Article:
The Bulgarian hammer comes down

Leaders in Sofia would also be aware that Berlin’s span of control at this point in time is extremely limited and that an unsatisfactory (to them) German solution simply cannot be imposed, for once. Bulgaria has voiced repeated concerns that any EU documents that appear to accept the existence of a Macedonian language would create internal problems for Sofia concerning a small minority group there that considers itself “Macedonian,” which most Bulgarians have difficulty accepting since they consider the country recently renamed North Macedonia to be a Bulgarian offshoot artificially transformed into a separate nationality within Tito’s Yugoslavia, primarily for political reasons. The question has been simmering for months now, largely unnoticed outside of Southeastern Europe, and creative solutions have been made vastly more difficult by the tough position taken by right-nationalist Bulgarian political leaders in advance of parliamentary elections expected in the early months of 2021. An overworked Germany may not deliver
Germany’s EU presidency is effectively over in little more than one month and the list of unresolved serious concerns, beyond the EU Enlargement question, is considerable. Do not look to Washington
With ongoing disarray in Washington, few analysts expect Secretary of State Mike Pompeo, who recently claimed “to be preparing for a second Trump Administration,” to be able to engage the EU effectively or credibly on this issue. Bulgaria restated its hardline position on the matter during a scheduled teleconference of EU ministers; it has been widely categorized as a veto.  Accordingly, it is unclear whether Berlin can muster the energy or time to resolve something that it considered to be a major objective of its six-month presidency, launching the Enlargement process for North Macedonia and Albania this year. In North Macedonia, the right-nationalist opposition blamed the current government for the diplomatic impasse and called for the resignation of Prime Minister Zoran Zaev, European Affairs Minister Nikola Dimitrov, and Foreign Minister Bujar Osmani. While that part of the puzzle is holding firmly, it is unrealistic to expect the US, in its current condition, to mediate the latest Balkan horror story. style=”font-size:40px; line-height: 1.3em; font-weight: 800; padding:7px;”>The Bulgarian hammer comes down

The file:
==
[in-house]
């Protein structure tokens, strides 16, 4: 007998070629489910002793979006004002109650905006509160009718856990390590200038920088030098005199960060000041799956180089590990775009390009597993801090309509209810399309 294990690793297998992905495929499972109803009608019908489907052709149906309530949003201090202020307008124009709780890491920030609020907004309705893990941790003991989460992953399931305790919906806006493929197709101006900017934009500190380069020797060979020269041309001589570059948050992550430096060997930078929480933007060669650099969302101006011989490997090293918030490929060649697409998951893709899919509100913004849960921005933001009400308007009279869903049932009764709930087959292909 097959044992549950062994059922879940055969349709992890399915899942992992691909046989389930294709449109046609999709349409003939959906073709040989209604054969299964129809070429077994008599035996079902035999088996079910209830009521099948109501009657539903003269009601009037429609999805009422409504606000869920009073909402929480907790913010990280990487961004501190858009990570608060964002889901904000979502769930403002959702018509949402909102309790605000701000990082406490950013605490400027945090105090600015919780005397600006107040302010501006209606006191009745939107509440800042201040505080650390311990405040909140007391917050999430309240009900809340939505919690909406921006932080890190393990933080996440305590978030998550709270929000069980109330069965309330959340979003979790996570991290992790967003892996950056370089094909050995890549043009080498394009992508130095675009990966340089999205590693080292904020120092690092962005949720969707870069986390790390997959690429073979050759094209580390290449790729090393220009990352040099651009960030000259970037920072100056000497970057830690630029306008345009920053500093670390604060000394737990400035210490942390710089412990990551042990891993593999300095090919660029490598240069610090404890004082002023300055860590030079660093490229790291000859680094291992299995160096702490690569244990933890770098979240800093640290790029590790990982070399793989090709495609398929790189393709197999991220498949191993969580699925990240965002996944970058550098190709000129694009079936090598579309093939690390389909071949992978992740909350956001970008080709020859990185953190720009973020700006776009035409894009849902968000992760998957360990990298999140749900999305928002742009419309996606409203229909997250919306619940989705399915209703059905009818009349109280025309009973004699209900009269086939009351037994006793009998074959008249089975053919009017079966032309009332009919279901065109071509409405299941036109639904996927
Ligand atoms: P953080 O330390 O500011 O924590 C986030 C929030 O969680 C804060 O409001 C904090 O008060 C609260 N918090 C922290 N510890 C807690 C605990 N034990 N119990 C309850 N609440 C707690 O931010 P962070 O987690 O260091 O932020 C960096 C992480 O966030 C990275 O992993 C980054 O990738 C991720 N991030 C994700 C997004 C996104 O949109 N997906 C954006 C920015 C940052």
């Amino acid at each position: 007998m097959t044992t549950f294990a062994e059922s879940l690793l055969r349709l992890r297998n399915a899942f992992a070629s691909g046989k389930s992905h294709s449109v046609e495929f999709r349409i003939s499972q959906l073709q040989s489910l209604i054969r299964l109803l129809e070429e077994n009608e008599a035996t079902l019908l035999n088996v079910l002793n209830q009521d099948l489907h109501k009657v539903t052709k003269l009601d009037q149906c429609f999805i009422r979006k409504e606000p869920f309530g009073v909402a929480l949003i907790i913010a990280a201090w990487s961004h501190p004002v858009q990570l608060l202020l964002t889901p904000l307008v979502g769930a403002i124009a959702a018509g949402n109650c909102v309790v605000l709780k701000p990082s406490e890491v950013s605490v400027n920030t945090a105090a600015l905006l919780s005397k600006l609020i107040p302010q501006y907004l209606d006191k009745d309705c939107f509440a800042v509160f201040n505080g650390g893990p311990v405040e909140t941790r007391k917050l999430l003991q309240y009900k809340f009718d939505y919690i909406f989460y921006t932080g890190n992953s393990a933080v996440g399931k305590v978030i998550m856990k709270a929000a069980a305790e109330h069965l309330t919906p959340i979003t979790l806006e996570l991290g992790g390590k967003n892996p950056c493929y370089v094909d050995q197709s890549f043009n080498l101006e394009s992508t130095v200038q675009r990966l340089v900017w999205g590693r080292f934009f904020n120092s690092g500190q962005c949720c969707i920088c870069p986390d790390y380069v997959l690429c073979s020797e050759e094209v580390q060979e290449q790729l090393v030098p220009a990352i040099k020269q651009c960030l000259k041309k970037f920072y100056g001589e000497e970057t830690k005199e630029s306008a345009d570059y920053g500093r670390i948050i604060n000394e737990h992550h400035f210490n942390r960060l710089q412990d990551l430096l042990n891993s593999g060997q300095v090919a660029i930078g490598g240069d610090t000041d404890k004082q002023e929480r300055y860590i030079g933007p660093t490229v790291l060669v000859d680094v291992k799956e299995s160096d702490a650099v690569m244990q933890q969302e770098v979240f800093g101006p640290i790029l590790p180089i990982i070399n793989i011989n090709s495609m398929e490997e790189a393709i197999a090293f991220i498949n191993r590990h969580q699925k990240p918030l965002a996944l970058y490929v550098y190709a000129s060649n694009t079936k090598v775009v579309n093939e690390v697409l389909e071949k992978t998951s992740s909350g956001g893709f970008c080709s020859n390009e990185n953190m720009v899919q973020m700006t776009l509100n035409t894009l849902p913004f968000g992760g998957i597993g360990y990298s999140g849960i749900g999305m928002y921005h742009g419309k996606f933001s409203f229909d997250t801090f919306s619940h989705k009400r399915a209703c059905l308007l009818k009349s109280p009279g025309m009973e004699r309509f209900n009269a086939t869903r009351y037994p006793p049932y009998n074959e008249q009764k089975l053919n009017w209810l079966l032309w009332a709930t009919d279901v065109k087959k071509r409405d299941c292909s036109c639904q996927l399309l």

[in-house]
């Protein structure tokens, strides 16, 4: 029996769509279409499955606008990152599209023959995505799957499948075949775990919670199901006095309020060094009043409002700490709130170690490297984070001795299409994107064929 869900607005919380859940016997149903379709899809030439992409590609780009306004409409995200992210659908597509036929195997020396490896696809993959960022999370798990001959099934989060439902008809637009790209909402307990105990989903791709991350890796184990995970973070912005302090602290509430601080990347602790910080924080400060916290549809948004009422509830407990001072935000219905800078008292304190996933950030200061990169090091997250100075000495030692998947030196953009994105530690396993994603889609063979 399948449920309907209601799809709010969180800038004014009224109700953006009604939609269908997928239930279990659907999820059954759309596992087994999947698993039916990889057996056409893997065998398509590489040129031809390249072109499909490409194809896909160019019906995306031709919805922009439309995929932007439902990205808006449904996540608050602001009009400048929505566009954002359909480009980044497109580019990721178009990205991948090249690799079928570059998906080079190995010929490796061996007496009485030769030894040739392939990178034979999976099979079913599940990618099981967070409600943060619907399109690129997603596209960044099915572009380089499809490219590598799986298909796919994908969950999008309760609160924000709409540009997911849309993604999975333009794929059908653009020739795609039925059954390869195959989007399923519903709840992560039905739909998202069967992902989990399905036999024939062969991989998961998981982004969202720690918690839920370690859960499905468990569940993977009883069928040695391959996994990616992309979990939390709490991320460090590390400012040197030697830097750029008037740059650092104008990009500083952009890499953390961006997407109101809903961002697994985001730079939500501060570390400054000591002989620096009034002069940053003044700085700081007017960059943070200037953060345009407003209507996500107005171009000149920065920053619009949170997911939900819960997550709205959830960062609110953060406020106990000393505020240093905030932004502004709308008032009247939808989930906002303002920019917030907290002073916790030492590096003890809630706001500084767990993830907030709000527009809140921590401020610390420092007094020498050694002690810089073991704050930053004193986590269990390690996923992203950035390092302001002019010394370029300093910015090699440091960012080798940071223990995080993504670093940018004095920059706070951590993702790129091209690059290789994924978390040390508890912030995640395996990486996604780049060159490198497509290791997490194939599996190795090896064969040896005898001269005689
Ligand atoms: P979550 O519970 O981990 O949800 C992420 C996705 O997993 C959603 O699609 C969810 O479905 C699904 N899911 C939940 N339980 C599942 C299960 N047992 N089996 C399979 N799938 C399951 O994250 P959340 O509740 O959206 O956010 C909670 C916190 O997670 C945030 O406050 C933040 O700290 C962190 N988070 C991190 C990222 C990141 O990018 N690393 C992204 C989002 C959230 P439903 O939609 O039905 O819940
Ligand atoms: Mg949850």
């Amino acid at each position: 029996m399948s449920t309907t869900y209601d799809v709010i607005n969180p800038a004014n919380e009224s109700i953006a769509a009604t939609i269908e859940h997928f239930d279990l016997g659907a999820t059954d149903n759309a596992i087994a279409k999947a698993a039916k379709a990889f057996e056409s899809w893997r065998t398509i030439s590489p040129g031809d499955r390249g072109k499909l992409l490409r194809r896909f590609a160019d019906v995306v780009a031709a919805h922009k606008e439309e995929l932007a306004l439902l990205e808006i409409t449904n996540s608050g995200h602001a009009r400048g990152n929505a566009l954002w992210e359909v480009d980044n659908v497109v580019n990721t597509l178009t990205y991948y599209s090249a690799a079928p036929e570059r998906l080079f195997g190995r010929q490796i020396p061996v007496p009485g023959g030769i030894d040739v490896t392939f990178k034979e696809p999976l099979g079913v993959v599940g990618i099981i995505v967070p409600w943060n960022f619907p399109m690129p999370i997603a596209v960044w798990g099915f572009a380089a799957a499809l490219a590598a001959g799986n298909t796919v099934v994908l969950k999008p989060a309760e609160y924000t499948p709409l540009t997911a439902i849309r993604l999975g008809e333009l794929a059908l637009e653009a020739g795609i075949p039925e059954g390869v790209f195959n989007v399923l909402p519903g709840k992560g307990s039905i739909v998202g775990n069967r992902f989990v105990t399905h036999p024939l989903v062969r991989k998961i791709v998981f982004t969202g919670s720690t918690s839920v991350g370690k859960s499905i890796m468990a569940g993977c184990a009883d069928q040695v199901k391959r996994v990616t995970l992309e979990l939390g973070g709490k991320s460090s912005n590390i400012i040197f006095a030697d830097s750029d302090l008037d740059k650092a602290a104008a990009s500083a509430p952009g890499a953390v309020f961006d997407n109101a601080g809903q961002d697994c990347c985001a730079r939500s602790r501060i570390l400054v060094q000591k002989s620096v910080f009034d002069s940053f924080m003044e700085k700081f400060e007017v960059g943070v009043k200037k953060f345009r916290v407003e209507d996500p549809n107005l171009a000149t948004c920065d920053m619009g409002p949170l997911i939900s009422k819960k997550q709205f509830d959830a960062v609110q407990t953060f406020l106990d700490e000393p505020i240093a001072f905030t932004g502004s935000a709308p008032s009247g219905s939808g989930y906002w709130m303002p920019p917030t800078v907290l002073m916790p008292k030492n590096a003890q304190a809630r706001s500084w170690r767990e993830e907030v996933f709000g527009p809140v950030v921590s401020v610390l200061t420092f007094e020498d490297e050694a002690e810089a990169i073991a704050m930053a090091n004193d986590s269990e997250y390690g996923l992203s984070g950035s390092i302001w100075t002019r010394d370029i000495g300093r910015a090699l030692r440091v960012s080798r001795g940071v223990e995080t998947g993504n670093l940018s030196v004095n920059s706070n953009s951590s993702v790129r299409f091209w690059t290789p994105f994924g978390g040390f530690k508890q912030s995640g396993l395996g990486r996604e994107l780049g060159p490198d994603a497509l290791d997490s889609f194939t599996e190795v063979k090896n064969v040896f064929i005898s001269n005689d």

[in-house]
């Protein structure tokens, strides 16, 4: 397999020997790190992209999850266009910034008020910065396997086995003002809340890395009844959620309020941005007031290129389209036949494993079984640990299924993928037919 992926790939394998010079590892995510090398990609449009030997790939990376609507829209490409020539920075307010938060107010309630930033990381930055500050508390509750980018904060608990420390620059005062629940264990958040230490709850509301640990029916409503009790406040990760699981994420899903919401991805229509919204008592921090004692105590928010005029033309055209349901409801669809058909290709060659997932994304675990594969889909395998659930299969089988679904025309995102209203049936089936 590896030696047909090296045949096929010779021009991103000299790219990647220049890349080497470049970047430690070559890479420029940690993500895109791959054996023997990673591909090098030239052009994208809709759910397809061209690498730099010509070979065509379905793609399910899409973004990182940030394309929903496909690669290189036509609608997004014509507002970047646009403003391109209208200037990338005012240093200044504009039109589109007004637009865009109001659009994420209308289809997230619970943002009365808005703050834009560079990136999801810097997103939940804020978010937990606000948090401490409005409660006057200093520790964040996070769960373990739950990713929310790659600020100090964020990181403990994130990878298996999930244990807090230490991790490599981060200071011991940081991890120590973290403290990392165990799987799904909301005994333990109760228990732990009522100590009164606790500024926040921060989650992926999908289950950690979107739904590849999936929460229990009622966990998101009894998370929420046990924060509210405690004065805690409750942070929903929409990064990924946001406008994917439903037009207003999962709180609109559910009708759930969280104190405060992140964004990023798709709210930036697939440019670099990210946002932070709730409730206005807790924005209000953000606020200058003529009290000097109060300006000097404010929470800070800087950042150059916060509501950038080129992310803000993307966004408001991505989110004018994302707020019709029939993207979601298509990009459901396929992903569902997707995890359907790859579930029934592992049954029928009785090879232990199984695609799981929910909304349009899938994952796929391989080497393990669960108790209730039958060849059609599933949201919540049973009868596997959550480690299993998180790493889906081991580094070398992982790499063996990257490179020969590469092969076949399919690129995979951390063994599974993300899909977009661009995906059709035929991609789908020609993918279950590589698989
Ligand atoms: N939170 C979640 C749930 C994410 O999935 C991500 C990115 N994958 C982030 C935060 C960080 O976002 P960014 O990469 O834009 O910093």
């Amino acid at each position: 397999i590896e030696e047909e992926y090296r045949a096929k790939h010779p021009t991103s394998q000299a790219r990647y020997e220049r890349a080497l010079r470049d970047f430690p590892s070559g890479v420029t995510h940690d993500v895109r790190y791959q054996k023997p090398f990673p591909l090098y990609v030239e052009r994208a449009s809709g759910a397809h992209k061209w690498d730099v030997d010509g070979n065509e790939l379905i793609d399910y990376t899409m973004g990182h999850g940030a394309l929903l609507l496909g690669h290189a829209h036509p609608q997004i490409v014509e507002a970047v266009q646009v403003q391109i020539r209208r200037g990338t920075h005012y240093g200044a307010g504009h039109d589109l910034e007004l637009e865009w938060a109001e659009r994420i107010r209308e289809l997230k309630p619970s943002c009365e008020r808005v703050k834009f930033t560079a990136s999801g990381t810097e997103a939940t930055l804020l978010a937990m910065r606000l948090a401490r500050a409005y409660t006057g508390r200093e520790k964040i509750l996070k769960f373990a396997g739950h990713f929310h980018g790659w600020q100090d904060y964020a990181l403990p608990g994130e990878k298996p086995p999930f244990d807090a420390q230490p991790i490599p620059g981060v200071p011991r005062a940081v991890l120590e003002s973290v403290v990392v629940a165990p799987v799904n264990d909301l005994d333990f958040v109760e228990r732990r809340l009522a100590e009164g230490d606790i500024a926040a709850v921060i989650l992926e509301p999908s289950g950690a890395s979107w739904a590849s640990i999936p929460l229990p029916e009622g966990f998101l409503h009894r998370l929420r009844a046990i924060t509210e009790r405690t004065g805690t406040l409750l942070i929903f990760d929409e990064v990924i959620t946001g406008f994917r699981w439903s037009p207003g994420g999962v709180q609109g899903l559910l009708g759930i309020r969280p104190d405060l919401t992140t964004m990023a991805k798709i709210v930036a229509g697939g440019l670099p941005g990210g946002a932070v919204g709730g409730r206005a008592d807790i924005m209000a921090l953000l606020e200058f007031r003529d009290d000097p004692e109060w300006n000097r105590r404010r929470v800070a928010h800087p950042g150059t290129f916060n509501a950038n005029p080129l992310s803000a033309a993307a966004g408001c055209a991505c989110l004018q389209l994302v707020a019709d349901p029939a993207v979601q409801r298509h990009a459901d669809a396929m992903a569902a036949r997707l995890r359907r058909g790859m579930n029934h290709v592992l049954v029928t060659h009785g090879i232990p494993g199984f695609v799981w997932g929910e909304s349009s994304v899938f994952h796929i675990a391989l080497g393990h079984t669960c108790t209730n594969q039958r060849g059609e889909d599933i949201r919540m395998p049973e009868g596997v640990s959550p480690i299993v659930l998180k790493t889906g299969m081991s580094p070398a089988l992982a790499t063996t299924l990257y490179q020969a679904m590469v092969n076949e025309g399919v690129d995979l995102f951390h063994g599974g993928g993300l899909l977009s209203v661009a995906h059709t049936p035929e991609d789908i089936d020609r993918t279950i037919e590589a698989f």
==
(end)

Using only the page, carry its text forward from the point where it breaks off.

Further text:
By Alec Mally
Director for Global Economic Affairs at IPEDIS

epa08536513 Bulgarian Foreign Minister Ekaterina Zaharieva addresses a joint press conference following a meeting with her Czech counterpart, Tomas Petricek, at the Czernin Palace in Prague, Czech Republic, 09 July 2020. The tussles with Poland and Hungary over the EU budget, the unresolved issue of aggressive Turkish behavior in the Eastern Mediterranean and potential sanctions, and the conflict in Nagorno Karabakh top the list. Those same American diplomatic staffers, most of whom are departing soon, invested heavily in the failed Greek socialist government of former Prime Minister Alexis Tsipras, primarily to press for Greek approval of the Prespes Agreement in 2018 which resolved the Name Dispute between Athens and Skopje and was supposed to open the pathway to EU accession for North Macedonia, in theory. Since an overloaded Germany may be unable to resolve the Bulgaria-North Macedonia dispute before the end of its presidency, and incoming rotational EU president Portugal is unlikely to possess the gravitas needed to move the issue forward on its own, the potential for a major delay on Enlargement cannot be discounted. EPA-EFE//MARTIN DIVISEK

Ongoing language dispute freezes EU Enlargement process








Firmly refusing to approve the negotiating framework for the “Intergovernmental Conference” required to launch North Macedonia’s EU accession process, Bulgaria’s Foreign Minister Ekaterina Zaharieva November 17 restated her country’s firm opposition to moving forward now, citing North Macedonia’s refusal to respect a shared history. What little energy Washington currently retains for foreign political concerns will not be focused on EU Enlargement processes, although middle-level State Department officers and a few Trump-era US Ambassadors may still issue interventionist statements and tweets that will instantly fade into the ether. EPA-EFE/MARTIN DIVISEK

Bulgarian Foreign Minister Ekaterina Zaharieva addresses a joint press conference following a meeting with her Czech counterpart, Tomas Petricek, at the Czernin Palace in Prague. After the November 17 EU ministers’ meeting, Michael Roth, Germany’s EU Affairs Minister, expressed the hope that a reasonable “bilateral solution” could still be found, and indeed the text of a proposed solution to the language element of the dispute, still apparently unsatisfactory to Sofia, was leaked to the press last week.